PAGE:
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Arquivos de Gastroenterologia

Print version ISSN 0004-2803

Arq. Gastroenterol. vol.50 no.4 São Paulo Oct./Dec. 2013

http://dx.doi.org/10.1590/S0004-28032013000400004 

Original Article

EVALUATION OF N-RATIO IN SELECTING PATIENTS FOR ADJUVANT CHEMORADIOTHERAPY AFTER D2-GASTRECTOMY

Avaliação do N-Ratio para a seleção de pacientes candidatos à quimioradioterapia adjuvante após gastrectomia D2

Wilson Luiz da  COSTA JUNIOR1 

Felipe José Fernández COIMBRA1 

Thales Paulo BATISTA2 

Héber Salvador de Castro RIBEIRO1 

Alessandro Landskron DINIZ1 

1Departamento de Cirurgia Abdominal, Hospital Antônio Cândido de Camargo (A. C. Camargo), São Paulo, SP, Brasil

2Departamento de Cirurgia/Oncologia, Faculdade Pernambucana de Saúde, Instituto de Medicina Integral Professor Fernando Figueira (FPS/IMIP), Recife, PE, Brasil

ABSTRACT

Context

Whether adjuvant chemoradiotherapy may contribute to improve survival outcomes after D2-gastrectomy remains controvertial.

Objective

To explore the clinical utility of N-Ratio in selecting gastric cancer patients for adjuvant chemoradiotherapy after D2-gastrectomy.

Methods

A retrospective cohort study was carried out on gastric cancer patients who underwent D2-gastrectomy alone or D2-gastrectomy plus adjuvant chemoradiotherapy (INT-0116 protocol) at the Hospital A. C. Camargo from September 1998 to December 2008. Statistical analysis were performed using multiple conventional methods, such as c-statistic, adjusted Cox's regression and stratified survival analysis.

Results

Our analysis involved 128 patients. According to c-statistic, the N-Ratio (i.e., as a continuous variable) presented “area under ROC curve” (AUC) of 0.713, while the number of metastatic nodes presented AUC of 0.705. After categorization, the cut-offs provide by Marchet et al. displayed the highest discriminating power – AUC value of 0.702. This N-Ratio categorization was confirmed as an independent predictor of survival using multivariate analyses. There also was a trend of better survival by adding of adjuvant chemoradiotherapy only for patients with milder degrees of lymphatic spread – 5-year survival of 23.1% vs 66.9%, respectively (HR = 0.426, 95% CI 0.150–1.202; P = 0.092).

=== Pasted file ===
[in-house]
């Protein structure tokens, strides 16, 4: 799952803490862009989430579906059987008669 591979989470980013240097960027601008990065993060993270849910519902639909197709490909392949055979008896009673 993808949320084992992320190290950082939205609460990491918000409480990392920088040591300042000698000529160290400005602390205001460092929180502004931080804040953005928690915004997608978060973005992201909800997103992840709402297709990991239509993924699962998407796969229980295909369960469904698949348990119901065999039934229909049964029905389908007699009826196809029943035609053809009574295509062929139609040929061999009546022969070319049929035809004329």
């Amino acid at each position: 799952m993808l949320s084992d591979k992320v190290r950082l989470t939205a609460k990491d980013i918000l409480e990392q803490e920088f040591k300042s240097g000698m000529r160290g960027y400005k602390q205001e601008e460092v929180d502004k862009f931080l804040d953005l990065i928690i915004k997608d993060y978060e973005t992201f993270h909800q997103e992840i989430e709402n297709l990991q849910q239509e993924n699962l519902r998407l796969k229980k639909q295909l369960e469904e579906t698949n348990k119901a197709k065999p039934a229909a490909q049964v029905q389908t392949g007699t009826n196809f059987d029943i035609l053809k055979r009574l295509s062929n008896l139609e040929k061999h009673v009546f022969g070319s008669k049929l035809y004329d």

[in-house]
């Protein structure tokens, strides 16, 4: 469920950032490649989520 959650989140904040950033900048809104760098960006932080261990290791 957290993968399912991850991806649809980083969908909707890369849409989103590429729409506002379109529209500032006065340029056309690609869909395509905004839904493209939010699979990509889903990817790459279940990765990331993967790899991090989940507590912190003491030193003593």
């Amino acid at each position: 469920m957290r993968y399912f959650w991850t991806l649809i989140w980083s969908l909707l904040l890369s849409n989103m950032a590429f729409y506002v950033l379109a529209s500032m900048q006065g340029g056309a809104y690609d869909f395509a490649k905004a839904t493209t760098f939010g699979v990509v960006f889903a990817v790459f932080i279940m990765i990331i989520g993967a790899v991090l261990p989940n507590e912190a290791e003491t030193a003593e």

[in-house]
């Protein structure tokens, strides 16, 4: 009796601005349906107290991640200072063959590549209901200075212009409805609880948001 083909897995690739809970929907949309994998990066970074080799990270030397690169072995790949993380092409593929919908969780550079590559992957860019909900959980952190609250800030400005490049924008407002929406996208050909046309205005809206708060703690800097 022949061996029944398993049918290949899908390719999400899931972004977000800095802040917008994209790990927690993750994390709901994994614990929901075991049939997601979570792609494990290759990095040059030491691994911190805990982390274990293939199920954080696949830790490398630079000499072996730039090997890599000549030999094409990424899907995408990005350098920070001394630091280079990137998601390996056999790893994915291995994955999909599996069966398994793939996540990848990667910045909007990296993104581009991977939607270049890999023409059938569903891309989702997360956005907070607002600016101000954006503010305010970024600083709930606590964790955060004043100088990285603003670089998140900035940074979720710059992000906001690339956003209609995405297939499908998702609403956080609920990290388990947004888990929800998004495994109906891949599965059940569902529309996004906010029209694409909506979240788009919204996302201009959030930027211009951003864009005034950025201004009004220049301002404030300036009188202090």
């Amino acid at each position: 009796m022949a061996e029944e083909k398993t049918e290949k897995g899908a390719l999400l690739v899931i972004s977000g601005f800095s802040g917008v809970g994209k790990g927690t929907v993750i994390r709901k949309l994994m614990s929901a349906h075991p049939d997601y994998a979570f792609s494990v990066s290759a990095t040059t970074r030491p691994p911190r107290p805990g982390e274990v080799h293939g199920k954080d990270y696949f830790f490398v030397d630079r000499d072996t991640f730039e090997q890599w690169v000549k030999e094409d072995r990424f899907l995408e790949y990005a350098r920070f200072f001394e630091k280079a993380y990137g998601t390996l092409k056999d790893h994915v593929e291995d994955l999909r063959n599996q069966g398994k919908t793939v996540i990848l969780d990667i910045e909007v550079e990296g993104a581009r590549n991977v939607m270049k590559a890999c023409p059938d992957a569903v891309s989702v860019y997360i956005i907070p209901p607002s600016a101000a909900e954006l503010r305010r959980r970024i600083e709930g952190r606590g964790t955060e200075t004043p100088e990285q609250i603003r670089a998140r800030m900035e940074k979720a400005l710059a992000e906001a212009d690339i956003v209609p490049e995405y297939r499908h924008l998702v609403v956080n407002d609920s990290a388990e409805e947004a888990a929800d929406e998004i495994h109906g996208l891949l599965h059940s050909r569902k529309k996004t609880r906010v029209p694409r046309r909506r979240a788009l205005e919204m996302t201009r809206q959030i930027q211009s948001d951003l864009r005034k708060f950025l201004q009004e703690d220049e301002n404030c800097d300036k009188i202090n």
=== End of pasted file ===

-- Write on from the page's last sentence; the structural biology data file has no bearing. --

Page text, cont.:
Conclusions

This study confirms the N-Ratio as a tool to improve the lymph node metastasis staging in gastric cancer and suggests the cut-offs provided by Marchet et al. as the best way for its categorization after a D2-gastrectomy. In these settings, the N-Ratio appears a useful tool to select patients for adjuvant chemoradiotherapy, and the benefit of adding this type of adjuvancy to D2-gastrectomy is suggested to be limited to patients with milder degrees of lymphatic spread (i.e., NR2, 10%–25%).

Key words: Stomach Neoplasms; Lymph Node Excision; Adjuvant Chemotherapy; Adjuvant Radiotherapy

RESUMO

Contexto

A utilização de quimiorradioterapia adjuvante permanece controversa após a realização de gastrectomia D2.

Objetivo

Explorar a utilidade clínica do N-Ratio para a seleção de pacientes com câncer gástrico candidatos à quimiorradioterapia adjuvante após gastrectomia D2.